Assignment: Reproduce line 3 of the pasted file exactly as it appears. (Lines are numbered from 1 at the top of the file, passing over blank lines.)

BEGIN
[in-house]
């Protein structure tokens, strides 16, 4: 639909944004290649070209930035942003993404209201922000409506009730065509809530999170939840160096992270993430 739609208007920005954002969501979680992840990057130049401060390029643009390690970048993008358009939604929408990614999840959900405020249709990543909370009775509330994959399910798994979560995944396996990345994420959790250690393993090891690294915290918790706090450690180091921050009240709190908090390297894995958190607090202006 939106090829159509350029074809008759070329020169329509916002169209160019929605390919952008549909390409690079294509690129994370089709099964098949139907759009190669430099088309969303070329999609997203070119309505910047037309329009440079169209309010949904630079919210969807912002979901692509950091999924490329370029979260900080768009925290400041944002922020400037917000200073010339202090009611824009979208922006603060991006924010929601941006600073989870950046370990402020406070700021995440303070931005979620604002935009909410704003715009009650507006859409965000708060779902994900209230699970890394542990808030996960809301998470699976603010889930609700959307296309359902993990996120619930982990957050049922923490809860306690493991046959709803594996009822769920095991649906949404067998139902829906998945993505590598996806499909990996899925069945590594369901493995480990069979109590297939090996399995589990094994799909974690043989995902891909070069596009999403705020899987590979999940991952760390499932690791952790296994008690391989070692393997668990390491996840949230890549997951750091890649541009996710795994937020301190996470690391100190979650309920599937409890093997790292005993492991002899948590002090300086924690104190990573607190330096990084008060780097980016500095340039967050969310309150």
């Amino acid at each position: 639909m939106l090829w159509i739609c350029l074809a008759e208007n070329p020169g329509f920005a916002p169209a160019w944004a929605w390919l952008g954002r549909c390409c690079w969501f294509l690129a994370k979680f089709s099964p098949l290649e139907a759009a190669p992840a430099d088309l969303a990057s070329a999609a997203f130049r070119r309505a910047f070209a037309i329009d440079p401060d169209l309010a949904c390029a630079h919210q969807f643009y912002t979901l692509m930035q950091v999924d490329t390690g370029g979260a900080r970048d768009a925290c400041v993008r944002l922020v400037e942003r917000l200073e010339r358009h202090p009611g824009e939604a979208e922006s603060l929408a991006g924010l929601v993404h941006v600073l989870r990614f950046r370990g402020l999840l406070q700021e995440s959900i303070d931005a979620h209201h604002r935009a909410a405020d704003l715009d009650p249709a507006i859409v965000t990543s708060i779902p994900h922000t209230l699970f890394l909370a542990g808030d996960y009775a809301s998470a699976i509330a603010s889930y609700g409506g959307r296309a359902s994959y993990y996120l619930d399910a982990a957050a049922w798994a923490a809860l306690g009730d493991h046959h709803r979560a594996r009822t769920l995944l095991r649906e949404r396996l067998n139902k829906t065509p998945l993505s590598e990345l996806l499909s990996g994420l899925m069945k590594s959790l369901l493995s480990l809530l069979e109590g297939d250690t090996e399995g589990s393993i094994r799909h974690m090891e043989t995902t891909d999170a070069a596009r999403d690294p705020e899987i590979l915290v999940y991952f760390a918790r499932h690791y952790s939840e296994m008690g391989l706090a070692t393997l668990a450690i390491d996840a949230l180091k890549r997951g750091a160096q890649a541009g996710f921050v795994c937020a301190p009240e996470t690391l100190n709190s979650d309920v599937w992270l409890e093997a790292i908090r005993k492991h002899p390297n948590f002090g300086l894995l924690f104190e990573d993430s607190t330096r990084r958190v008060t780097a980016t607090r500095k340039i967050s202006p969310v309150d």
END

């Amino acid at each position: 639909m939106l090829w159509i739609c350029l074809a008759e208007n070329p020169g329509f920005a916002p169209a160019w944004a929605w390919l952008g954002r549909c390409c690079w969501f294509l690129a994370k979680f089709s099964p098949l290649e139907a759009a190669p992840a430099d088309l969303a990057s070329a999609a997203f130049r070119r309505a910047f070209a037309i329009d440079p401060d169209l309010a949904c390029a630079h919210q969807f643009y912002t979901l692509m930035q950091v999924d490329t390690g370029g979260a900080r970048d768009a925290c400041v993008r944002l922020v400037e942003r917000l200073e010339r358009h202090p009611g824009e939604a979208e922006s603060l929408a991006g924010l929601v993404h941006v600073l989870r990614f950046r370990g402020l999840l406070q700021e995440s959900i303070d931005a979620h209201h604002r935009a909410a405020d704003l715009d009650p249709a507006i859409v965000t990543s708060i779902p994900h922000t209230l699970f890394l909370a542990g808030d996960y009775a809301s998470a699976i509330a603010s889930y609700g409506g959307r296309a359902s994959y993990y996120l619930d399910a982990a957050a049922w798994a923490a809860l306690g009730d493991h046959h709803r979560a594996r009822t769920l995944l095991r649906e949404r396996l067998n139902k829906t065509p998945l993505s590598e990345l996806l499909s990996g994420l899925m069945k590594s959790l369901l493995s480990l809530l069979e109590g297939d250690t090996e399995g589990s393993i094994r799909h974690m090891e043989t995902t891909d999170a070069a596009r999403d690294p705020e899987i590979l915290v999940y991952f760390a918790r499932h690791y952790s939840e296994m008690g391989l706090a070692t393997l668990a450690i390491d996840a949230l180091k890549r997951g750091a160096q890649a541009g996710f921050v795994c937020a301190p009240e996470t690391l100190n709190s979650d309920v599937w992270l409890e093997a790292i908090r005993k492991h002899p390297n948590f002090g300086l894995l924690f104190e990573d993430s607190t330096r990084r958190v008060t780097a980016t607090r500095k340039i967050s202006p969310v309150d």